Gnatcatcher, Gnatcatcher Catch Me A Gnat…

I spent another very quiet Sunday morning at Turkey Creek. I had hoped my hunch that the early part of the weekend was more “birdy” than it had been would extend into yesterday. That proved fruitless, but I did have a nice walk through the woods again, and added one species to my 2013 list.

The most active birds in the Sanctuary continue to be the Blue-grey Gnatcatchers. One large Live Oak had a virtual cloud of them, darting out and around while making their wheezy little call notes (scroll to the second sound recording). I remember my very first field guide, using comparative identification methods, describing Blue-grey Gnatcatchers as “miniature mockingbirds.” This is not a bad description, in some ways. They will even bob their tails in a similar fashion to some mockingbirds.

The Grey Catbrids have arrived in force for the winter. Whereas the individuals in the park last week seemed excessively shy, the ones I saw yesterday were much bolder. In fact, I managed to get a decent photo of one.

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The cat’s meow. Oh, and it’s perched on Beauty Berries!

The catbirds were particularly vocal. They (along with the Northern Cardinals) provided the only significant bird noise in the Sanctuary, making me yell “QUIET!” a couple of times because they were drowning out any other bird sounds. Of course that worked for all of about 2 seconds.

At two different points along my walk through the park, I spotted a raccoon in a tree. I’ve seen a lot of racoons this year, compared to the past few.

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Raccoon 20 feet over the creek.

Near one of the creek overlooks on the Hammock Loop, I spent a few minutes watching the fish and turtles swim in the sunlight. One large Florida Softshell Turtle came by, so I got its photograph while it was still under water.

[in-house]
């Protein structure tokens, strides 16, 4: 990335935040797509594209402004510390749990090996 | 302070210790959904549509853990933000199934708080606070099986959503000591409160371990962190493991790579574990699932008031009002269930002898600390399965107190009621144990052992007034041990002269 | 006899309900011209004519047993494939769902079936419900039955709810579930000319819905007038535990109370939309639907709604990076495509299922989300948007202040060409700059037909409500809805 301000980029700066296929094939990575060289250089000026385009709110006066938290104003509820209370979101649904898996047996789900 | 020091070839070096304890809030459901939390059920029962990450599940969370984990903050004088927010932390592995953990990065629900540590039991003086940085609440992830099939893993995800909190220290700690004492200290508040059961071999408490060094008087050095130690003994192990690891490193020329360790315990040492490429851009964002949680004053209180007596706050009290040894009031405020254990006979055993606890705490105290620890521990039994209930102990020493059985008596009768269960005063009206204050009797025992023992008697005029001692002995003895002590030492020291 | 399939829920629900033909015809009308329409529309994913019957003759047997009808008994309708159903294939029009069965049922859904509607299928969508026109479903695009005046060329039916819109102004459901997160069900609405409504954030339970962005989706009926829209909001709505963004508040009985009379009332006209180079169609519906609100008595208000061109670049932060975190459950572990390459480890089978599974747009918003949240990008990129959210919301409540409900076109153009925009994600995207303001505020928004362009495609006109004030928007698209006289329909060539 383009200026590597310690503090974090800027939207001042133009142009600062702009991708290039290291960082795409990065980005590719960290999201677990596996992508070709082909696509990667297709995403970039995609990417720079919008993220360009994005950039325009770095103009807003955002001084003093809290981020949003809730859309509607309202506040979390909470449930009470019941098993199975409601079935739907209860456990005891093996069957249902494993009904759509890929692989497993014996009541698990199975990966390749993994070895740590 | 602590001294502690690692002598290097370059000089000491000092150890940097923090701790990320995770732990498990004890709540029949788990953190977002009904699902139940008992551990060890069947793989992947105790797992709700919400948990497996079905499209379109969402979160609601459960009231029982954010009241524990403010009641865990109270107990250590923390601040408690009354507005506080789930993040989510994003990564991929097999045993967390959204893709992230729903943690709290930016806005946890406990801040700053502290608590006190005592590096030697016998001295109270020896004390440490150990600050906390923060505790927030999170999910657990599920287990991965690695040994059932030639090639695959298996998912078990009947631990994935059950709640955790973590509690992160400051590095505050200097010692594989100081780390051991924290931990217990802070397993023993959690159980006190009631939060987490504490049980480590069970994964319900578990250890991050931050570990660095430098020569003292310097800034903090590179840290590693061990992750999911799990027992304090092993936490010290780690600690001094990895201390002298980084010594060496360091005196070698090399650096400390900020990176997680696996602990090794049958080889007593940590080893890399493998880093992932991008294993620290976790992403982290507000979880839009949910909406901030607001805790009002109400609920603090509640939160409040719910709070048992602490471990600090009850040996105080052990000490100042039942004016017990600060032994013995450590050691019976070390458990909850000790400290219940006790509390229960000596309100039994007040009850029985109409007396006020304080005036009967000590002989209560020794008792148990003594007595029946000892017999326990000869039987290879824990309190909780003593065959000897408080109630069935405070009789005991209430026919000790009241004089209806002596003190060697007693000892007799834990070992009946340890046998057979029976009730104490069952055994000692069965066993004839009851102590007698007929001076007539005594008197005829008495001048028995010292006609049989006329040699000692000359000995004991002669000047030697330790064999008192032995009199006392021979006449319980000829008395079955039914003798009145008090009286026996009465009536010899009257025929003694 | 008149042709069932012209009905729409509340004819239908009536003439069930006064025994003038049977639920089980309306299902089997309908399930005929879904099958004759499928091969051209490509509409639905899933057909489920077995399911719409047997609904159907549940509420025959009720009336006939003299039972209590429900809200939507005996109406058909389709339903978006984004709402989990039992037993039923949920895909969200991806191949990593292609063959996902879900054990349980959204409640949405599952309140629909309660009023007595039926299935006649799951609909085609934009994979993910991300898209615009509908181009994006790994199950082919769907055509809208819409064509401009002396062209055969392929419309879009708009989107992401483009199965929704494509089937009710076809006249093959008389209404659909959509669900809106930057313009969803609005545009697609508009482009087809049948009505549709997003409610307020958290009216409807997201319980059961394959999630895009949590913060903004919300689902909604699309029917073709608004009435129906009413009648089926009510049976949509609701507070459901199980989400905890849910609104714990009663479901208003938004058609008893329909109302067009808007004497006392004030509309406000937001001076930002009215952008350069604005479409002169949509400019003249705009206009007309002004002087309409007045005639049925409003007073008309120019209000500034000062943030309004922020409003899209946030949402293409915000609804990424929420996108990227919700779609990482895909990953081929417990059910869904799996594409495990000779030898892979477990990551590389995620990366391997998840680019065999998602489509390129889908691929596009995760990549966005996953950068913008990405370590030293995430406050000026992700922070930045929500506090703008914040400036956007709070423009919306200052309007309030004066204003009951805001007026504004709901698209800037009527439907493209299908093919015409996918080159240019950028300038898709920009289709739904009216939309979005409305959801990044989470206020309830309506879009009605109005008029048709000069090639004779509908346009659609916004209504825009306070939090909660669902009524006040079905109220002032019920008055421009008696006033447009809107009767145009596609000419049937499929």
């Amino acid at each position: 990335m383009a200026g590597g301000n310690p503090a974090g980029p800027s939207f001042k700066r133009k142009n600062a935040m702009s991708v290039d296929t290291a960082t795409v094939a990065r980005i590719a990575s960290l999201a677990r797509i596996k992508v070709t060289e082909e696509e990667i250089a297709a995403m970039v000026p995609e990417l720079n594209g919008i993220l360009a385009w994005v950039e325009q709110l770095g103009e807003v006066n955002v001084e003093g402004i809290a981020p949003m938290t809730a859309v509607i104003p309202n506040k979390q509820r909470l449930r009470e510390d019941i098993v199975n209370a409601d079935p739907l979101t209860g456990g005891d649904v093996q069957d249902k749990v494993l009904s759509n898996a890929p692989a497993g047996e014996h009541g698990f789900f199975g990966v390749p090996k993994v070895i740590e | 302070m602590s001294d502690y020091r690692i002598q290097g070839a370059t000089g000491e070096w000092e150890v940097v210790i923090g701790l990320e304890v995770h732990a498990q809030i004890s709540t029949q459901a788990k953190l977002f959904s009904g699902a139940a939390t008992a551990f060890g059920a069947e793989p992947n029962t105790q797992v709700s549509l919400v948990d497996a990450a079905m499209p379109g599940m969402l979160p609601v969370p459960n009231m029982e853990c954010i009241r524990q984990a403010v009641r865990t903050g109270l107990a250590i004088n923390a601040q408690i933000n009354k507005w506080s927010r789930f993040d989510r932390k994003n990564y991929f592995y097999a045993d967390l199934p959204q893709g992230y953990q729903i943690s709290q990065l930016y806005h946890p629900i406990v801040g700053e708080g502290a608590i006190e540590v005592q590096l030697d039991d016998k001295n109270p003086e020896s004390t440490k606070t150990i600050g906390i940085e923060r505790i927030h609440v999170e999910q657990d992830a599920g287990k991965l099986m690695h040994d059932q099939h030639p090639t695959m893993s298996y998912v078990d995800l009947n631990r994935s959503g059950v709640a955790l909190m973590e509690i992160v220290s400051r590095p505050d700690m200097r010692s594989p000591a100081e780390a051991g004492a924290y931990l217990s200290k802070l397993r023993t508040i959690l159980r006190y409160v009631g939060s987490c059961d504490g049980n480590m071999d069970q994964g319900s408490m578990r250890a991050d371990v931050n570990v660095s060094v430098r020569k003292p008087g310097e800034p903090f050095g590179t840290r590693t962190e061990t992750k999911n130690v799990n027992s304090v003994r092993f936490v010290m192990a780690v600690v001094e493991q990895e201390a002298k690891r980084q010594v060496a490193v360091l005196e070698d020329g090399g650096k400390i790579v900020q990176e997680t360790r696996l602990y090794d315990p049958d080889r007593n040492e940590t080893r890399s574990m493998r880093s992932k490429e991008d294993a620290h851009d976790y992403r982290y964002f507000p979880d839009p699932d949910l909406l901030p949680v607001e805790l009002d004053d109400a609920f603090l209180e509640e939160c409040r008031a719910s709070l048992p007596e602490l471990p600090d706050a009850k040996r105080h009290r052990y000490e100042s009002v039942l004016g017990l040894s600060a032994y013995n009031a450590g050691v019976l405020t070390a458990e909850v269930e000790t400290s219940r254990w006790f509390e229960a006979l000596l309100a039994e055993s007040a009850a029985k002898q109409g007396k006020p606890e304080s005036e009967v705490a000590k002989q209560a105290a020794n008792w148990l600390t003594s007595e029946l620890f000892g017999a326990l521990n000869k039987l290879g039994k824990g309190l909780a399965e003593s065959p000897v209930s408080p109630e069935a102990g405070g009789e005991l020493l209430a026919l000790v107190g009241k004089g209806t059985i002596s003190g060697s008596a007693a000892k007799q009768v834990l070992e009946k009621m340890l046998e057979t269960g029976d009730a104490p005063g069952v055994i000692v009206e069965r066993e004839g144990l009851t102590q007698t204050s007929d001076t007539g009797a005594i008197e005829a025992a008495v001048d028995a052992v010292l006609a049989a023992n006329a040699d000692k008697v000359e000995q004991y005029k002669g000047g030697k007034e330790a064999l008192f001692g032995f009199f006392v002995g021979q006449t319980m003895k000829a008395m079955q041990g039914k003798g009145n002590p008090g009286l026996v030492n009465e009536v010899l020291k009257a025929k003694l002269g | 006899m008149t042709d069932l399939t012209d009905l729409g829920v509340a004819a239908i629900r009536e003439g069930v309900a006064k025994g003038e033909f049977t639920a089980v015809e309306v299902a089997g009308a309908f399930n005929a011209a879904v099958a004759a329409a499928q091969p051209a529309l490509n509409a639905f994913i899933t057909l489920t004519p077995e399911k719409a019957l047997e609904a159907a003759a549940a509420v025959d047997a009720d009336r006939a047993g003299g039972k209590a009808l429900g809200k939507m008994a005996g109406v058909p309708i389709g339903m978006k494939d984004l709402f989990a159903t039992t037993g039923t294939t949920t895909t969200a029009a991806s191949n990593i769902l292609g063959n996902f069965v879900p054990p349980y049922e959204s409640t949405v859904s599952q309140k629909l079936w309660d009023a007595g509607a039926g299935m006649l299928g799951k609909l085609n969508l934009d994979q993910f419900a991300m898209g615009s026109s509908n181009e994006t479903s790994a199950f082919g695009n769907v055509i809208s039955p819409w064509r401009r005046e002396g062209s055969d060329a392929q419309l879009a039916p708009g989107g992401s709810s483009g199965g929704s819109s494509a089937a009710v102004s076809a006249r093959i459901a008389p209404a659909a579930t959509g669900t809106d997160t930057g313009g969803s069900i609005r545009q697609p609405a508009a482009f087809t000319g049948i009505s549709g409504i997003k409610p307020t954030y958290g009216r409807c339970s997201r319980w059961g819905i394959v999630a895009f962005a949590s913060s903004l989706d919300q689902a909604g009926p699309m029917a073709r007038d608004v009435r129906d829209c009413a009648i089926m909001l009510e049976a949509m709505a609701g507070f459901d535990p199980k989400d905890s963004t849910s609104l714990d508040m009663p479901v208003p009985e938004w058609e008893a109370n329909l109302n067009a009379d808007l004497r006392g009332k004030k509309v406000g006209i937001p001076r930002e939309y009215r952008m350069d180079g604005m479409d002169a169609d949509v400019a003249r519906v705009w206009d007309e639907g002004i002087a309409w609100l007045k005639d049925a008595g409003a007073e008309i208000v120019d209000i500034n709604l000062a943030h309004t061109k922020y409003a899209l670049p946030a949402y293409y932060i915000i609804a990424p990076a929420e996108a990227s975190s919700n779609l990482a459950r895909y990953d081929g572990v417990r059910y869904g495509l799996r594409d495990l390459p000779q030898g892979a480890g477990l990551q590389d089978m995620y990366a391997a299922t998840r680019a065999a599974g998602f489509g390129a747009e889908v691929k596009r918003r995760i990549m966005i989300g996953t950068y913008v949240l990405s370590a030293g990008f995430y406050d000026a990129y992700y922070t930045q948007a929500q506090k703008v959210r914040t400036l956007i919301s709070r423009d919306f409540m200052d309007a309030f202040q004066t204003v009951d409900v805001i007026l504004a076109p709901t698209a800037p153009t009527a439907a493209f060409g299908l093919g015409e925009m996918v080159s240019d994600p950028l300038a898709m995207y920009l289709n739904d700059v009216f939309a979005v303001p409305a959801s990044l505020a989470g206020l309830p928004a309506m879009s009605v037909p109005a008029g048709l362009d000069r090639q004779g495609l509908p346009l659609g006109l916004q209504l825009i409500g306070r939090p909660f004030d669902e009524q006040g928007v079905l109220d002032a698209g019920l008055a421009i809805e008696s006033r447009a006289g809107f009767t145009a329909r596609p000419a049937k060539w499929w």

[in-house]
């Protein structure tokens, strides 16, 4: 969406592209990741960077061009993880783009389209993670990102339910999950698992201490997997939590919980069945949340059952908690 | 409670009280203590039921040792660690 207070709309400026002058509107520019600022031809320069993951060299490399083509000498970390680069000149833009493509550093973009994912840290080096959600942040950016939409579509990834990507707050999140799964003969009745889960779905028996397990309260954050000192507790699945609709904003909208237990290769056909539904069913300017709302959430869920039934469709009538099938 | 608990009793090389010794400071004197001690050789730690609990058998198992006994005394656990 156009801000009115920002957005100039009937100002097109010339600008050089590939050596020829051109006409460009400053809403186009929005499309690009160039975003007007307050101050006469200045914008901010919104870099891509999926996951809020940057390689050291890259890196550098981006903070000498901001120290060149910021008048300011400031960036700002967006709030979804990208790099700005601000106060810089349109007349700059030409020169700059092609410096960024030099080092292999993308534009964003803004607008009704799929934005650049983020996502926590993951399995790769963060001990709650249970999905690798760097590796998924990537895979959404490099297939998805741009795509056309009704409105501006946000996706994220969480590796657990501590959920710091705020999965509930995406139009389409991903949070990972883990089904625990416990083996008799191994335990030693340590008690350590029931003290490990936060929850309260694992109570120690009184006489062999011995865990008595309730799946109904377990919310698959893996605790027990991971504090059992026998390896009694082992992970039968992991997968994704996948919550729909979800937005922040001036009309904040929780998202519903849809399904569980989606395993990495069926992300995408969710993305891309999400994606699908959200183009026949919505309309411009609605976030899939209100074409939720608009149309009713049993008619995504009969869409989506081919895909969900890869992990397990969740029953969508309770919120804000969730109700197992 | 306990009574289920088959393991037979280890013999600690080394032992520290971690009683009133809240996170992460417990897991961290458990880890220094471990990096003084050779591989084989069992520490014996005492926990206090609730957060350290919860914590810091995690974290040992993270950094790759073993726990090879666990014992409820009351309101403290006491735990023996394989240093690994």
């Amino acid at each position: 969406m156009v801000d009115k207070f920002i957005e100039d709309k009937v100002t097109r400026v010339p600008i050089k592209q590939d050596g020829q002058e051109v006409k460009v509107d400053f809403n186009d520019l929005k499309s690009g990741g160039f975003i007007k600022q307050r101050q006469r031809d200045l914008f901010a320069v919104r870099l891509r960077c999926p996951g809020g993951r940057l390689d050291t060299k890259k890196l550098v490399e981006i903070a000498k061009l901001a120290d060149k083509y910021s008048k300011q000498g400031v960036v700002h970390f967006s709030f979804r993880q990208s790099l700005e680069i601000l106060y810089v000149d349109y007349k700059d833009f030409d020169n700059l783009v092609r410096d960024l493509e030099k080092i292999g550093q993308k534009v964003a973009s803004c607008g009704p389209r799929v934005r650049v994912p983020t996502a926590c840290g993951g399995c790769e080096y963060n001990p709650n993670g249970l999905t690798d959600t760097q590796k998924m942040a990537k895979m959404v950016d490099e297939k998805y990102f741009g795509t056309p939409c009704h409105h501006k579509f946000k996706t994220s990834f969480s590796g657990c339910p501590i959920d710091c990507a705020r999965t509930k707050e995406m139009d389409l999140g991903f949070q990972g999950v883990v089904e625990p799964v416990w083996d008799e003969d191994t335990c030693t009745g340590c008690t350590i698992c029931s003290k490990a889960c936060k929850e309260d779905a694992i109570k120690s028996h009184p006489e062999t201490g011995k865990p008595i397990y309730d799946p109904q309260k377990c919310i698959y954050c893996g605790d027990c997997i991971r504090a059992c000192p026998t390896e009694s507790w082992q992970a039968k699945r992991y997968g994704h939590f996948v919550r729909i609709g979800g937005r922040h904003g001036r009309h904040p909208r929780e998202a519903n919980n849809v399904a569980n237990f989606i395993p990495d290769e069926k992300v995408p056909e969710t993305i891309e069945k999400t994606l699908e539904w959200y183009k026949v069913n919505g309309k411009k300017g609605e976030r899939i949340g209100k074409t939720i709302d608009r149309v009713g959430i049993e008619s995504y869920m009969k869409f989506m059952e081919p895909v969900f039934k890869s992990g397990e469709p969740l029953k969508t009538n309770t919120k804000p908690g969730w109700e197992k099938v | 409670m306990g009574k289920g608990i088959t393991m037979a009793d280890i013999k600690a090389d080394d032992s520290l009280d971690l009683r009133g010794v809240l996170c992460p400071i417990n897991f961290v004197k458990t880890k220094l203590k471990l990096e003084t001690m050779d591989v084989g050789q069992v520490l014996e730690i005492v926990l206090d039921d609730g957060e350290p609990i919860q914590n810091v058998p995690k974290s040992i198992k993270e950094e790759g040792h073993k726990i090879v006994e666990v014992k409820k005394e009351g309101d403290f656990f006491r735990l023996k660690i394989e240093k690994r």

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Florida Softshell Turtle.

At the weir, I saw one verifiable Palm Warbler (I heard a great many more) as well as a Spotted Sandpiper, American Coot, Common Gallinule, Great Blue Heron, Green Heron, Little Blue Heron, Tri-colored Heron and an unidentified white heron/egret of some kind (it flew off before I could be sure what it was).

On the way out along the western edge of the Sanctuary, I heard some finch-like scolding among the Northern Cardinals near the chain-link fence. I managed to get a couple of good observing minutes of some Indigo Buntings. The male had molted out of almost all his blue feathers – just a few flecks remaining among the brown. The two females were a very pretty warm brown color. They bickered and chased each other around some Sabal palms before flying off. This is the first time I’ve seen this species this year, and the unofficial 2103 species count is now 140.

Other species seen yesterday:

  • Red-shouldered Hawk
  • Black Vulture
  • Turkey Vulture
  • Blue Jay

This marks the first time this year that I haven’t seen or heard a White-eyed Vireo at Turkey Creek Sanctuary. That’s not to say they aren’t still in the park, but I neither saw nor heard any evidence of them.

Fay Lake Wilderness Park

My birding adventure this Sunday was a damp one at Fay Lake Wilderness Park. It has been fairly rainy in this area through the week, and the park was still wet from the previous day’s showers. It was mostly overcast, too, which helped keep the temperature down and I didn’t need to squint much.

The park is pretty, with mostly wide paths (looks like they use a 4-wheeler to keep things clear) and a series of wooden overlooks around the lake perimeter.

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Fay Lake.

What struck me first upon entering the park trails was the almost unbelievable cacophany of tree frogs. When walking by a grove of palms when the frogs were calling, this has to be the loudest natural sound I’ve heard since the 17-year cicadas in Wheeling in 1999.

Like most of Brevard County’s parks, Northern Cardinals were just about everywhere. I like this shot of a singing female. In the bird world it’s rare for the females to sing, but for cardinals, both males and females sing regularly.

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Female Northern Cardinal singing. This shot looks way too much like a winter scene up north!

Another constant companion throughout the morning were these grasshoppers. Some friends over on the Gulf Coast call the large grasshoppers there “lubbers” and the ones out there I have seen can be over 4 inches long. A few of these approached that size, but most were about 2-3 inches in length. I’ve been calling them “mini-lubbers.” photo mini-lubber1.jpg
Mini-lubbers were everywhere.

There were plenty of butterflies and skippers, too. I counted at least 6 different species. This one obliged me by sitting still for a while so I could get a decent shot.